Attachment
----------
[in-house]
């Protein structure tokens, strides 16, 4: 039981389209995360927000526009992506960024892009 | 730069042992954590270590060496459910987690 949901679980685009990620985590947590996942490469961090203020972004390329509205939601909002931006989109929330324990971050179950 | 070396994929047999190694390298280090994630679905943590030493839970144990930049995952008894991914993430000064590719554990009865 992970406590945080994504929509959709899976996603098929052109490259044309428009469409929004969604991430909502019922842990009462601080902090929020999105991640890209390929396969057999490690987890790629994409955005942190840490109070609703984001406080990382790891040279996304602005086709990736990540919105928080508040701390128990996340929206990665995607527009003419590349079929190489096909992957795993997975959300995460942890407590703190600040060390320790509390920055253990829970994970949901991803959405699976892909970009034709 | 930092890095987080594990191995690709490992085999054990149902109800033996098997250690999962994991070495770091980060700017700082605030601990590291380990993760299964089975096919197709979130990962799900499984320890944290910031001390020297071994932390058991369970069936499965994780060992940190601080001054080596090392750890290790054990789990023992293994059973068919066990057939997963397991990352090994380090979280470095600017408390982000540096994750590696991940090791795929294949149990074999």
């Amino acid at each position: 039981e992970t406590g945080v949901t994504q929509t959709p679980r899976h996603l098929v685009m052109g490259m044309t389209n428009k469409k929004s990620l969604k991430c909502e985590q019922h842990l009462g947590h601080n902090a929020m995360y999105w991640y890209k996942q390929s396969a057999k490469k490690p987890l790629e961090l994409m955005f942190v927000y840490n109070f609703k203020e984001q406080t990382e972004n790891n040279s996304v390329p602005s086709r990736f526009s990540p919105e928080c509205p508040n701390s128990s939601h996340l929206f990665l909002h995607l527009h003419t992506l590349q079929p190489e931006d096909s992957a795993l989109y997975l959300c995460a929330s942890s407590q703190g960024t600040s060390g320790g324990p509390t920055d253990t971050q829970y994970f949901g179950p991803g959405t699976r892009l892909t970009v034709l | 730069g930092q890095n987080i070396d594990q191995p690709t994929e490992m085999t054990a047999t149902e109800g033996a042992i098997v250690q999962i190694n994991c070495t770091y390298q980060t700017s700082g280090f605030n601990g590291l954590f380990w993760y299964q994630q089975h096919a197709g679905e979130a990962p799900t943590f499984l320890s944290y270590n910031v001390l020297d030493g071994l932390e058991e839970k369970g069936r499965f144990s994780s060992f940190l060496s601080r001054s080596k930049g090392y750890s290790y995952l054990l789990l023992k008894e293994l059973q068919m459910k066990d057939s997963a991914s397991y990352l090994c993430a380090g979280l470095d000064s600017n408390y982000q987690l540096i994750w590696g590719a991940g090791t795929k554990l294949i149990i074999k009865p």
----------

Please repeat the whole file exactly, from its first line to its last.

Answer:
[in-house]
């Protein structure tokens, strides 16, 4: 039981389209995360927000526009992506960024892009 | 730069042992954590270590060496459910987690 949901679980685009990620985590947590996942490469961090203020972004390329509205939601909002931006989109929330324990971050179950 | 070396994929047999190694390298280090994630679905943590030493839970144990930049995952008894991914993430000064590719554990009865 992970406590945080994504929509959709899976996603098929052109490259044309428009469409929004969604991430909502019922842990009462601080902090929020999105991640890209390929396969057999490690987890790629994409955005942190840490109070609703984001406080990382790891040279996304602005086709990736990540919105928080508040701390128990996340929206990665995607527009003419590349079929190489096909992957795993997975959300995460942890407590703190600040060390320790509390920055253990829970994970949901991803959405699976892909970009034709 | 930092890095987080594990191995690709490992085999054990149902109800033996098997250690999962994991070495770091980060700017700082605030601990590291380990993760299964089975096919197709979130990962799900499984320890944290910031001390020297071994932390058991369970069936499965994780060992940190601080001054080596090392750890290790054990789990023992293994059973068919066990057939997963397991990352090994380090979280470095600017408390982000540096994750590696991940090791795929294949149990074999």
């Amino acid at each position: 039981e992970t406590g945080v949901t994504q929509t959709p679980r899976h996603l098929v685009m052109g490259m044309t389209n428009k469409k929004s990620l969604k991430c909502e985590q019922h842990l009462g947590h601080n902090a929020m995360y999105w991640y890209k996942q390929s396969a057999k490469k490690p987890l790629e961090l994409m955005f942190v927000y840490n109070f609703k203020e984001q406080t990382e972004n790891n040279s996304v390329p602005s086709r990736f526009s990540p919105e928080c509205p508040n701390s128990s939601h996340l929206f990665l909002h995607l527009h003419t992506l590349q079929p190489e931006d096909s992957a795993l989109y997975l959300c995460a929330s942890s407590q703190g960024t600040s060390g320790g324990p509390t920055d253990t971050q829970y994970f949901g179950p991803g959405t699976r892009l892909t970009v034709l | 730069g930092q890095n987080i070396d594990q191995p690709t994929e490992m085999t054990a047999t149902e109800g033996a042992i098997v250690q999962i190694n994991c070495t770091y390298q980060t700017s700082g280090f605030n601990g590291l954590f380990w993760y299964q994630q089975h096919a197709g679905e979130a990962p799900t943590f499984l320890s944290y270590n910031v001390l020297d030493g071994l932390e058991e839970k369970g069936r499965f144990s994780s060992f940190l060496s601080r001054s080596k930049g090392y750890s290790y995952l054990l789990l023992k008894e293994l059973q068919m459910k066990d057939s997963a991914s397991y990352l090994c993430a380090g979280l470095d000064s600017n408390y982000q987690l540096i994750w590696g590719a991940g090791t795929k554990l294949i149990i074999k009865p």